Matthew 11:13 – Luke 16:16: Prophets …. until John. “Until” is a conjunction, preposition and adverb of continuance, until (of time and place): (un-)til(-l), (hither-, un-, up) to. The prophets lasted until the time of John the Baptist. “The law and the prophets were in force until John: from that time the Gospel takes place; and humble upright men receive it with inexpressible earnestness,” John Wesley.

The prophets taught, or continued to instruct.  They were the instructors concerning the Christ who was to come. John the Baptist came and showed that all the predictions of the Messiah, were now about to be fully and finally accomplished; for Christ was now revealed. There was 400 silent years between the closing of the Old Testament Books and the beginnings of the Gospel. John the Baptist is clearly New Testament and NOT an Old Testament prophet. Today, those who call themselves prophets are not “God called” but “self-called.”

Central message of Isaiah: Jehovah is supreme Ruler and the ONLY Saviour.

Author: The Holy Spirit of God  Human writer: The Prophet Isaiah

Chronological Order Of The Prophets: According to Ussher

  1. Prophets Before The Exile
  2. Jonah to Nineveh – 862 B.C.
  3. To the 10 Tribes of Israel
  4. Amos – 787 B.C.
  5. Hosea – 785 – 725 B.C.
  6. Obadiah – 887 B.C.
  7. Joel – 800 B.C.
  8. To Judah
  9. Isaiah – 760 – 698 B.C.
  10. Micah – 750 – 710 B.C.
  11. Nahum – 713 B.C.
  12. Habakkuk 626 B.C.
  13. Zephaniah – 630 B.C.
  14. Jeremiah – 629 – 588 B.C.
  15. Prophets During The Exile
  16. Ezekiel – 595 – 574 B.C.
  17. Daniel – 607 – 534 B.C.

III. Prophets After The Exile

A. Haggai – 520 B.C.

B. Zechariah – 520 – 518 B.C.

C. Malachi – 397 B.C.

IV. The Book Of Isaiah Shows Absolute Proof that Christ Is God

A. Isaiah 19:20; 43:3, 11; 45:15, 21; 49:26, 60:16, 63:8

B. Isaiah 53 is direct and obvious prophecies of Christ

C. There are many New Testament Scriptures that make it obvious that Jesus Christ is the                                                     Saviour; the ONE spoken about by the Prophet Isaiah

1. Luke 1:47; 2:11; John 4:42; Acts 5:31, 13:23; Philippians 3:20; II Timothy 1:10

2. Titus 1:3-4; 2:10-13; 3:4-6; II Peter 1:1,11; 2:20; 3:2,18; I John 4:14

V. The Lowliness Of The Messiah’s Arrival

  1. Isaiah 53:2
  2. He did not come as the Jews expected Him to come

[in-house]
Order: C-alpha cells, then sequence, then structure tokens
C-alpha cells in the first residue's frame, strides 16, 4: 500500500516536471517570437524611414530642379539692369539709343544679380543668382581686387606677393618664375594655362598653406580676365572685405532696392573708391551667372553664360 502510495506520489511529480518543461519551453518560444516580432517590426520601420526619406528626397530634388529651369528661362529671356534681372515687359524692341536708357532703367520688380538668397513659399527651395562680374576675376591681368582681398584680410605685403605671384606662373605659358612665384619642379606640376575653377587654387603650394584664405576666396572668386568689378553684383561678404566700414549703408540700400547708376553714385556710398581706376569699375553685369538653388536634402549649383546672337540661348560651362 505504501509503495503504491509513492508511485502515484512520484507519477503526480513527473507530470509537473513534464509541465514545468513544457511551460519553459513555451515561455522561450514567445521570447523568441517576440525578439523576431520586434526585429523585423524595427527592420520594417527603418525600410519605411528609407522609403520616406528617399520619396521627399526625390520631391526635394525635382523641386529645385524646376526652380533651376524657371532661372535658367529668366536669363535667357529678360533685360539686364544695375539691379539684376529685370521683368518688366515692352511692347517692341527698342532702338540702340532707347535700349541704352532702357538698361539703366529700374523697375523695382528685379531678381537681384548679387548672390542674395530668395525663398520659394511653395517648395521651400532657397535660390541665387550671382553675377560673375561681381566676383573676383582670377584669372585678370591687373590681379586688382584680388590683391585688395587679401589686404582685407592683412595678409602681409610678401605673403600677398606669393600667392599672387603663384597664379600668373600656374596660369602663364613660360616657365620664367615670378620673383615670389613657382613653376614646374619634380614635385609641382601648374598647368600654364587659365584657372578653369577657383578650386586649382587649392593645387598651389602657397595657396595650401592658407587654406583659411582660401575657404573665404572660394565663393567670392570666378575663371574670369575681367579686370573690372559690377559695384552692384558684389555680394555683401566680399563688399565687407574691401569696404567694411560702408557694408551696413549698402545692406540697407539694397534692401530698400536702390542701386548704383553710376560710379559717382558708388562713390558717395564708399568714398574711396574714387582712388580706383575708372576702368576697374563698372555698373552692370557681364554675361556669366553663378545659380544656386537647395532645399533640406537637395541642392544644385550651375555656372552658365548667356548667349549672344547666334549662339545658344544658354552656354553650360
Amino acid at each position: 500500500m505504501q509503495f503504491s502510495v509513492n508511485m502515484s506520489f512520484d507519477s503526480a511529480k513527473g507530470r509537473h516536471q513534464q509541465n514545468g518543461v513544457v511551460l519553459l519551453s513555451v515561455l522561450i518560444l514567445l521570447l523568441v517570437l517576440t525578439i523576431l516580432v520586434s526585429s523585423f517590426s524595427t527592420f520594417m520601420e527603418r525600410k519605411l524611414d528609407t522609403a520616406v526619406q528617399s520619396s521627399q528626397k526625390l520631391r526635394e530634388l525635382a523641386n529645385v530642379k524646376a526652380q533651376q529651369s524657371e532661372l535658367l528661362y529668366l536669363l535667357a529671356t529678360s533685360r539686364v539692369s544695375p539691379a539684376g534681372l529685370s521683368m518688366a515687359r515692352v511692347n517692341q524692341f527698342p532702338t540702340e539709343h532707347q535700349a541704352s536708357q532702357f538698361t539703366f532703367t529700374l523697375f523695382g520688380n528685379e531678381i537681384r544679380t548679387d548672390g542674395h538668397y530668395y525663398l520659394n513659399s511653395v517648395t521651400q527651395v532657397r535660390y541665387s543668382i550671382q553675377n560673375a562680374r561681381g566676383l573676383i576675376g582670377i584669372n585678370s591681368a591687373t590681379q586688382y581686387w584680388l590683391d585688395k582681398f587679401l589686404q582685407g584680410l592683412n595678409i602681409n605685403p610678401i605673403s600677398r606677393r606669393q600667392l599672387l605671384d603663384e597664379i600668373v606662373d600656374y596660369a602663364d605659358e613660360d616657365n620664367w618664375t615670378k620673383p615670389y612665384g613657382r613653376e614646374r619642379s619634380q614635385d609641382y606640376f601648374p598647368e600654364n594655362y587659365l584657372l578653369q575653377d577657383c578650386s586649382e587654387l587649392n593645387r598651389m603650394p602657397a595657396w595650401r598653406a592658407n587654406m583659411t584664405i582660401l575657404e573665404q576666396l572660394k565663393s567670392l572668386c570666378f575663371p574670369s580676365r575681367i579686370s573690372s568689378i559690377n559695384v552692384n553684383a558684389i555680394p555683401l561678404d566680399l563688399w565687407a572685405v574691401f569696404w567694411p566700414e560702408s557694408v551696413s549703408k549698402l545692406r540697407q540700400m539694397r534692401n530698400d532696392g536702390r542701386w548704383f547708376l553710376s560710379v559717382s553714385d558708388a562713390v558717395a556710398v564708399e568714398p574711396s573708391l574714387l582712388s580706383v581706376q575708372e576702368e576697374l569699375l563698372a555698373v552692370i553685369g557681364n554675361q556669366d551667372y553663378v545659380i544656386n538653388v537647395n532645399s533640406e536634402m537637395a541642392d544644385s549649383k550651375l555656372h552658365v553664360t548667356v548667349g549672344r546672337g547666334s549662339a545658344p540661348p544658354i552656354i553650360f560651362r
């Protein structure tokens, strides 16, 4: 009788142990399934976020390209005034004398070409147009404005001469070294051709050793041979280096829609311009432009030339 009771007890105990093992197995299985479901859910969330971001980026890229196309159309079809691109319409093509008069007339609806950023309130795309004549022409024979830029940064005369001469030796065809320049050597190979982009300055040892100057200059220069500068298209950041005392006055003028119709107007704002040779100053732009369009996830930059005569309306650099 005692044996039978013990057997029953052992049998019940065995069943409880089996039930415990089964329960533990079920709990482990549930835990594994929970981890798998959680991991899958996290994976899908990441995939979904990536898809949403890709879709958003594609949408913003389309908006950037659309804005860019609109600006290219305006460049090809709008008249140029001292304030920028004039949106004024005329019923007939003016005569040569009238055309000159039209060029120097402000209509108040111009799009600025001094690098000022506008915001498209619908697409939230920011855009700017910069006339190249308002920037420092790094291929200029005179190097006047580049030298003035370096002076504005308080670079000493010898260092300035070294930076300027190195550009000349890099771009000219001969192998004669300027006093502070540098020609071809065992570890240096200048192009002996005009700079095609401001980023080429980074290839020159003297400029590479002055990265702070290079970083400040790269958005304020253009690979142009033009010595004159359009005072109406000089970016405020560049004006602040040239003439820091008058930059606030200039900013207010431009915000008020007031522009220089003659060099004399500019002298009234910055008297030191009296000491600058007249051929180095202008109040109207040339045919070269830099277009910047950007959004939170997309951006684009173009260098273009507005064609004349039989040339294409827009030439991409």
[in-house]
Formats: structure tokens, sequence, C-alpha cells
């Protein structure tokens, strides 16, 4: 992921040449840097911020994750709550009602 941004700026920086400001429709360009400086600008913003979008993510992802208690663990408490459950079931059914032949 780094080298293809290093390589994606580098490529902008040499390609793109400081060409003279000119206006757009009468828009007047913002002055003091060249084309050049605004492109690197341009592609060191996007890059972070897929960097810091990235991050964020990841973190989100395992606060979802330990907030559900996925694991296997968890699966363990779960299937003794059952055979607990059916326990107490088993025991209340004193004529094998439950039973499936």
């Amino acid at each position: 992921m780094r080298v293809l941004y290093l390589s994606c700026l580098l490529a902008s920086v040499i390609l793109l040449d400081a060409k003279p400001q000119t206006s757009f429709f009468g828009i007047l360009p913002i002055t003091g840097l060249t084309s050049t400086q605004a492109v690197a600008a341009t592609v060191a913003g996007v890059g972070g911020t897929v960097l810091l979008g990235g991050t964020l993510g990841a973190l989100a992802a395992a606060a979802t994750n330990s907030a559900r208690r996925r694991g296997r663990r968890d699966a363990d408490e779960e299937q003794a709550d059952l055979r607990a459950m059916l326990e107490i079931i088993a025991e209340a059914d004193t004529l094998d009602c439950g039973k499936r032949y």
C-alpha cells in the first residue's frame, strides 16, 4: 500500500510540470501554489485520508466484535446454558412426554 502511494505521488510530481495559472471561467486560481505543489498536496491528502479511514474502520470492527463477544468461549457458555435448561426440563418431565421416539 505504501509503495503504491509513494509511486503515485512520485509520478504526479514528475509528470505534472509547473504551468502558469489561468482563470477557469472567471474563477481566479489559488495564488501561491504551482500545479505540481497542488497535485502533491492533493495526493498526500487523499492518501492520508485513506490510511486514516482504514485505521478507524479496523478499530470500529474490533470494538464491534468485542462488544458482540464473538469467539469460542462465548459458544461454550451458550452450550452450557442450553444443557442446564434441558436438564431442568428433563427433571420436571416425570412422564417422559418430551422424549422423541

3. No political deliverance
  4. no great ceremony befitting a King
  5. born to a carpenter’s family
  6. born to a family of Northern Galilee; a place and family from which nothing was expected
  7. a “root out of dry ground” Isaiah 53:2 – Romans 15:12
  8. dry ground – where no one would expect it to grow – before unbelieving Jews
  9. root – Vs 1 – “the arm of the Lord is revealed.                                                                                                                     (1) the same Hebrew for the above is used in Genesis 3:15 – Christ is the seed                                                         (2) roots have no beauty in them                                                                                                                                         (3) the root is that of a decayed tree springing up into a new tree – Isaiah 11:1                                                       “tender plant” – “a suckling” Job 14:7 – a young shoot springing up from old stock
  10. No form or comeliness – beauty
  11. magnificence, ornament or splendor: beauty, excellency, glorious, glory, goodly, honor,                                    majesty.
  12. the beauty of Christ was moral; holiness; love etc.
  13. this is an inward beauty and not outward.

VI. He Suffered For Us

  1. Isaiah 53:4-5 “… He was wounded for our transgressions.” I Peter 2:24
  2. He took in our place; our sufferings, it was God’s will I John 4:10
  3. He was / is guiltless = sinless: Isaiah 53:9; I Peter 2:22; Luke 23:1-22
  4. He made His grave with the wicked – Isaiah 53:9
  5. He was crucified between two thieves – Matthew 27:38
  6. “with the rich …”  Joseph of Arimathea – Matthew 27:57-60 and Nicodemus – John 19:38-42
  7. He was made an offering for sin – Isaiah 53:10
  8. Isaiah 53:12 – He was numbered with the transgressors’ – Matthew 27:38 – two thieves
  9. He bare the sins of many – Isaiah 53:12 – Matt. 26:28 – Hebrews 9:28
  10. He made intercession for the transgressors – Romans 8:34 – Hebrews 7:25                                                              a. He constantly presents the merits of his death as a reason why we should be saved.                                            b. The precise mode, however, in which he makes intercession in heaven for his people is not                                     revealed. The general meaning is, that he undertakes their cause, and assists them in                                               overcoming their foes and in their endeavors to live a holy life. (Barnes)                                                                c. I John 2:1 – an advocate – one who has undertaken, and is fully able, to plead in behalf                                              of  every one who applies for pardon and salvation in his name, depending on his                                                      pleading for them. (Matthew Henry)